Some have no trouble finding center stage and camping out there. Others act delusionally invincible. So, do I admire, or am I to be threatened by John the Baptist? Praise, appreciation for what you do, compliments for a sermon is pretty heady stuff. John, though, runs off stage, holding up his unworthiness for all to see. Some in the region think he’s Elijah or even Messiah. If he’s shrinking and unworthy, why would the Temple’s elite dispatch agents to check him out? As Jesus strolls by one day, John notes, “Behold, Lamb of God, who takes sins away – and not just yours, but the whole world’s. God told me I’d see the spirit descend on Messiah. Jesus is God’s Son all right.” We call one who points out Jesus – a witness. That’s who John now is.
Another day John’s disciples ask, “Who’s that?” He says, “Look, the Lamb of God!” They look; they leave John; and go join Jesus’ church. You can understand if John’s having a hard time with all this. I would. I hate to lose members. But John gladly and obediently accepts his lesser, supporting role.
But isn’t that how it’s supposed to be? It’s not about us – our status or our roles. It’s not about worship space that screams, “Sacred,” nor music (or lack of music, in deference to our 8 o’clockers), nor worship style or warm hospitality. We are like John, witnesses – so get out of the way and point others to Jesus.
How does our role shape up? We have to do more than sit here, listen to uplifting stories, feel better, and then go home as we came. We come to meet God and to be transformed into witnesses. We’ve asked, “Who’s that?” And someone told us, “The Lamb of God who takes away the sins of the world – yours included.” Maybe the Lamb has tapped you on your shoulder, some sort of “wake-up” call, “Hello, are you listening?” Or he’s maybe in a sunset, or in a person who loves and listens to you. Maybe you realize you’re forgiven when you are wrong, and you in turn, you are more forgiving of others. Maybe you are overwhelmed with a love too large and great to explain, or in a flash you realize you know beyond what you already know, inviting you to step into a larger world. These are Epiphanies – moments when God shows up. Go home and think about this: “Where does God come into my life – to awaken, forgive, heal and restore me these days?” He is, you know. If we are alert, we keep meeting Jesus again for the first time, as Marcus Borg says. In other words, we miss Jesus’ presence when we take him for granted.
How many of you are witnesses to Jesus? Hands? No don’t raise them, because you are. What if someone asks you, “Who’s that?” – meaning, “Tell me about your Jesus.” Would your palms sweat – your heart race, your brain stop? Here’s what not to do – be caught speechless. Think: “When do I realize Jesus could be prodding me – heals, forgives, and loves me.” Tell those stories of how Jesus meets you again over and over – and what that means if you are asked. That’s the only witness of Jesus we have. And if no one asks, just love others the way Jesus loves you. Sometimes they need to see what divine love looks like in us, and later they may ask.
Respect others. Some Christians argue, want to prove they are right, judge someone. Don’t – just listen. Give the other your full attention. Admittedly that sometimes is hard. But do it. Jesus turns and looks at those following him. He doesn’t whip out his Bible, or tell them where they’ll go if they don’t straighten up, or have a prayer with them. He simply says: “What are you looking for?” He beholds them, gazes upon them with eyes of love. He gives them his full attention and draws out their deepest questions. Witnesses of Jesus don’t bore people with their agendas. We listen for their longings and desires. That’s where Jesus will meet them.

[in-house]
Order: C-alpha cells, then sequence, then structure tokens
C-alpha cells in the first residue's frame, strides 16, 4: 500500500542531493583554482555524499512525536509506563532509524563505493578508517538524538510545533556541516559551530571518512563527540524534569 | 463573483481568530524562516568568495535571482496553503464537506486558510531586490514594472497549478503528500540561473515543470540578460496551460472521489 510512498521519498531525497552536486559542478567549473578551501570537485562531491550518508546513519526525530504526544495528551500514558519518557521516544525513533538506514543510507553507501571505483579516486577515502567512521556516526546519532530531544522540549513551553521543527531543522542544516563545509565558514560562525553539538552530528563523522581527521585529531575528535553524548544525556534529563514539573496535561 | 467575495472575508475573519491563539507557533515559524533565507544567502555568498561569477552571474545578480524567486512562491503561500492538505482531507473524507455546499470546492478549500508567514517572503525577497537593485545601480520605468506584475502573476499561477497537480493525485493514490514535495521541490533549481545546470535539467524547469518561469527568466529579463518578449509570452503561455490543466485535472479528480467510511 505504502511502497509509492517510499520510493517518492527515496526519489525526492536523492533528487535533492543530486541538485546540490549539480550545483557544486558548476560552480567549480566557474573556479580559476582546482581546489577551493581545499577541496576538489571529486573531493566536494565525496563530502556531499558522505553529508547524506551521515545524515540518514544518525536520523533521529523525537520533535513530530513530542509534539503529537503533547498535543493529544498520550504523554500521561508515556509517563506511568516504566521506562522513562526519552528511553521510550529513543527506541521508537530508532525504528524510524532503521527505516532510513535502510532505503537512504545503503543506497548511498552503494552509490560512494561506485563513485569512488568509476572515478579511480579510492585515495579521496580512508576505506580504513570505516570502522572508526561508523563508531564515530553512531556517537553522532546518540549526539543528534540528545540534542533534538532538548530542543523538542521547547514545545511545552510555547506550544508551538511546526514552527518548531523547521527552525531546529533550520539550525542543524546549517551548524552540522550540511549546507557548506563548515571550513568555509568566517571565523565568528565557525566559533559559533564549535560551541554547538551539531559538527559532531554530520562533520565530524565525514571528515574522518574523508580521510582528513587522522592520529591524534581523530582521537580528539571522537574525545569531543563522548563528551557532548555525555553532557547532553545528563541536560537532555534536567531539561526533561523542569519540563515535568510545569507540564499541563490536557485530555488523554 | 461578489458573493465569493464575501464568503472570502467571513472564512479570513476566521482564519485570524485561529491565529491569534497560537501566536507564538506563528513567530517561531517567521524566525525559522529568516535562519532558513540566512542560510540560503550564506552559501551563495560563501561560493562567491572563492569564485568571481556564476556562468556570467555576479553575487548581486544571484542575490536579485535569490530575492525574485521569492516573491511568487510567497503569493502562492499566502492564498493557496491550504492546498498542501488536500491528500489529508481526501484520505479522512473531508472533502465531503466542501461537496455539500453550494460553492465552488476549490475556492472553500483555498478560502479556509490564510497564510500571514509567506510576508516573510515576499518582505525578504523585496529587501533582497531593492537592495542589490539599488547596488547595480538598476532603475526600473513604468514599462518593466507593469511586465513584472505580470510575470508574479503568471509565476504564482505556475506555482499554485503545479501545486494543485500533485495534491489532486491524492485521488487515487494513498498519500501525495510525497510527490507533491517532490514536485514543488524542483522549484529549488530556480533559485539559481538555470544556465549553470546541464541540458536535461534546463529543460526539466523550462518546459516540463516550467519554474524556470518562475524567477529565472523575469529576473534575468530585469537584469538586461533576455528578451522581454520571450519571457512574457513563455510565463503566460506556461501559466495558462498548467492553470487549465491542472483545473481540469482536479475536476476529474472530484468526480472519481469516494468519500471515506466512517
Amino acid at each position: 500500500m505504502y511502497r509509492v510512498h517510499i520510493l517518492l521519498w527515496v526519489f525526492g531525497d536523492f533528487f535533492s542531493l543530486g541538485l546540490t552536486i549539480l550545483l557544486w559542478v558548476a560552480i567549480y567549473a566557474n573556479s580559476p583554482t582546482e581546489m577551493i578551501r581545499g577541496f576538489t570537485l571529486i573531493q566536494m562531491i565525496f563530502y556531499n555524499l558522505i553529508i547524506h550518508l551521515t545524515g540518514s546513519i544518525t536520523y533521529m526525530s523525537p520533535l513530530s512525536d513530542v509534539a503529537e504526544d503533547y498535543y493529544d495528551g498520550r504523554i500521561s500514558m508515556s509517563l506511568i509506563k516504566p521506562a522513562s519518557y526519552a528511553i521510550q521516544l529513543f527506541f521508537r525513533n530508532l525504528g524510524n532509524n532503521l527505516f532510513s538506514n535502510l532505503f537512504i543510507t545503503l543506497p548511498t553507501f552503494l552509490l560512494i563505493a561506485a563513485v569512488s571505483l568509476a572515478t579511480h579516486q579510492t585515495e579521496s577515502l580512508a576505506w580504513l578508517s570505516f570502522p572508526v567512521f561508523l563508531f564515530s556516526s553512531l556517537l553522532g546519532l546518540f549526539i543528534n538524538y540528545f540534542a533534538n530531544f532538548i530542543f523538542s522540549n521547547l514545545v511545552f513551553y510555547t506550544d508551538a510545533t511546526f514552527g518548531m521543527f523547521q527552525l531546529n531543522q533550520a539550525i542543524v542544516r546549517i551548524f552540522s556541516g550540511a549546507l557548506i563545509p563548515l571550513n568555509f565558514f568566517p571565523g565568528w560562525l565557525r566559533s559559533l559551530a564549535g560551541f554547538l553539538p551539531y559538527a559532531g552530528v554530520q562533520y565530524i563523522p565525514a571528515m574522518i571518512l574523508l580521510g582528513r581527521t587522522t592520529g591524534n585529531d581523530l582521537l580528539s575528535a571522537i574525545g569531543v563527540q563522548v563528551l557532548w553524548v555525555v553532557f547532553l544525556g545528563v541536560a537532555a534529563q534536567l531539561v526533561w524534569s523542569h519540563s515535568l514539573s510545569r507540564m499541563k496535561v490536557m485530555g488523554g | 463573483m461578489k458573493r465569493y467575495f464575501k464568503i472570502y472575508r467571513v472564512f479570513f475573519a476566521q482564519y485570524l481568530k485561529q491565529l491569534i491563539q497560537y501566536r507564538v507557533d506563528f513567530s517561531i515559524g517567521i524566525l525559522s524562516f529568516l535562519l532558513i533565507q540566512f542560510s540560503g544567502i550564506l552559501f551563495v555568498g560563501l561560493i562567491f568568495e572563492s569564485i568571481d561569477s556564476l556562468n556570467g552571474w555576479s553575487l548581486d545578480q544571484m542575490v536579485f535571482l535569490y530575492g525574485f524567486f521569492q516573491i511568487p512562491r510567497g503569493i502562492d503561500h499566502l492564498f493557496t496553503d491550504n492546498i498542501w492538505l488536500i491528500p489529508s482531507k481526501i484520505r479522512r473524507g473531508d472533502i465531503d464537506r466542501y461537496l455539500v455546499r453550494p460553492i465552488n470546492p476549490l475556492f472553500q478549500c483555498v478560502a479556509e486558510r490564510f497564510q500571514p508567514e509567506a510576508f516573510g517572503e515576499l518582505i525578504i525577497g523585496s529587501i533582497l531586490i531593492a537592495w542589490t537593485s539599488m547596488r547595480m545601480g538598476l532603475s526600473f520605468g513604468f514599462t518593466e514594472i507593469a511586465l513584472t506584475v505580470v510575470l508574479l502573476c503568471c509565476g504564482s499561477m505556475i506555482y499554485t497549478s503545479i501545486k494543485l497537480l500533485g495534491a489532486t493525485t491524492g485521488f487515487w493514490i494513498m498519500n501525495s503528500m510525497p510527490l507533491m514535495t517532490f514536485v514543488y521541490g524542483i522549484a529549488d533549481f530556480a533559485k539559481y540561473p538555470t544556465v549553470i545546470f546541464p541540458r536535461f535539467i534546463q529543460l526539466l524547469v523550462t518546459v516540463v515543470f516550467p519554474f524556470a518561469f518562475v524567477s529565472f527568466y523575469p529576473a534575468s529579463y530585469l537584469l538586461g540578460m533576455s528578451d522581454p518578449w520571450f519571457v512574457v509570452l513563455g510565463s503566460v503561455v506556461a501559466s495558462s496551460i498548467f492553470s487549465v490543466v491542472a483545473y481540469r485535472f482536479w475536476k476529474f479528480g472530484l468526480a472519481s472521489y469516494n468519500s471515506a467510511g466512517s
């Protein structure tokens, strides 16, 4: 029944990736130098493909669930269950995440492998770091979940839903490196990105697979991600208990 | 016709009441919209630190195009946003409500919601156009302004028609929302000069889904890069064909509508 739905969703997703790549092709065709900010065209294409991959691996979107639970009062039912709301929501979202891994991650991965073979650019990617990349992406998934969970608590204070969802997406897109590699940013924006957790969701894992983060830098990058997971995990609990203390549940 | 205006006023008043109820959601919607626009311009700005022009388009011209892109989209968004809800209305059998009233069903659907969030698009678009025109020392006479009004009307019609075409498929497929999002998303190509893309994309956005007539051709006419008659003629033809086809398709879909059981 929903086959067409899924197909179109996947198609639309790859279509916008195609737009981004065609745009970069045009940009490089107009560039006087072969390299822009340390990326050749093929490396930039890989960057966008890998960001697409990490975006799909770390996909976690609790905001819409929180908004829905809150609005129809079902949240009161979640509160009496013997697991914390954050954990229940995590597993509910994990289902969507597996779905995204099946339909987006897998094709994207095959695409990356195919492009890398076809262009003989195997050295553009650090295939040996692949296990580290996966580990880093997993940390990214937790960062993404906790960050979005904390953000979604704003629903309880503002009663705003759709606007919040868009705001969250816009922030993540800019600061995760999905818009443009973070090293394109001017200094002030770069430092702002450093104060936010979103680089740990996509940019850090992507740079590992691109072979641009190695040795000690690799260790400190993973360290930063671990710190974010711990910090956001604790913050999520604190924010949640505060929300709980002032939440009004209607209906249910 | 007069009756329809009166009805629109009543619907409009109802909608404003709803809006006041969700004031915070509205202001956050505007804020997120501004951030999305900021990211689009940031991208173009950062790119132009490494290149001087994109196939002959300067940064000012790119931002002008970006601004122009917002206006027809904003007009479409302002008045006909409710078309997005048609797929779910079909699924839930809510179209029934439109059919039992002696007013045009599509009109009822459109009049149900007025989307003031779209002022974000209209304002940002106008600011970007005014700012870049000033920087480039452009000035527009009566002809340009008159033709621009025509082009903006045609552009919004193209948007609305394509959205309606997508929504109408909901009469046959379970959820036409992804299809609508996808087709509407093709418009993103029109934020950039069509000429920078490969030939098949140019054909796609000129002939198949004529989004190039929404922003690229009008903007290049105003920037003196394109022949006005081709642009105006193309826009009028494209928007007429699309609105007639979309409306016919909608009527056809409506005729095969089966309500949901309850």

“Where are you staying?” That doesn’t sound like a great question for Messiah. They’re not thinking the “Hilton.” They want to abide with him – learn what’s up with Jesus. He invites them to come and see. He doesn’t force or overwhelm. He leaves it to us, whether we go see, or stay put. Whatever these disciples see, they stay – until they leave and go tell their stories of finding Jesus, or maybe Jesus finding them. They can’t help themselves. They now are excited witnesses, passionately pointing others to Jesus. And slowly, one by one, a movement starts. We are here today – because witnesses keep the telling the story and pointing us to see how Jesus shows up.
Today we come to the end of our 175th Anniversary Celebration. I can’t give you numbers, but I bet that at the turn of the Twentieth Century, the percentage of people in Milwaukee who were members of St. Paul’s was much higher than now. Do you understand what that means? It means we have an extraordinary opportunity. We have a lot of pointing to do, loving others and listening, asking, “What are you seeking?” And then we can share our stories. We can because we are passionate about God-in-Jesus. We see and know how we are beloved. Can you tell others how God’s love came upon you? Sure we can. Do you think it’s silly to point to Jesus? May I remind you, you probably have friends who put fake cheese wedges on their heads each Sunday in the fall – in public no less. Are you kidding? We can do this.
If we can’t put Jesus ahead of all else, then we’re spinning our wheels and wasting time. I don’t think we want to do that, do we? We are witnesses, like John. My mother used to say, “It’s not polite to point.” This time I think she’s wrong. It’s what God calls us to do.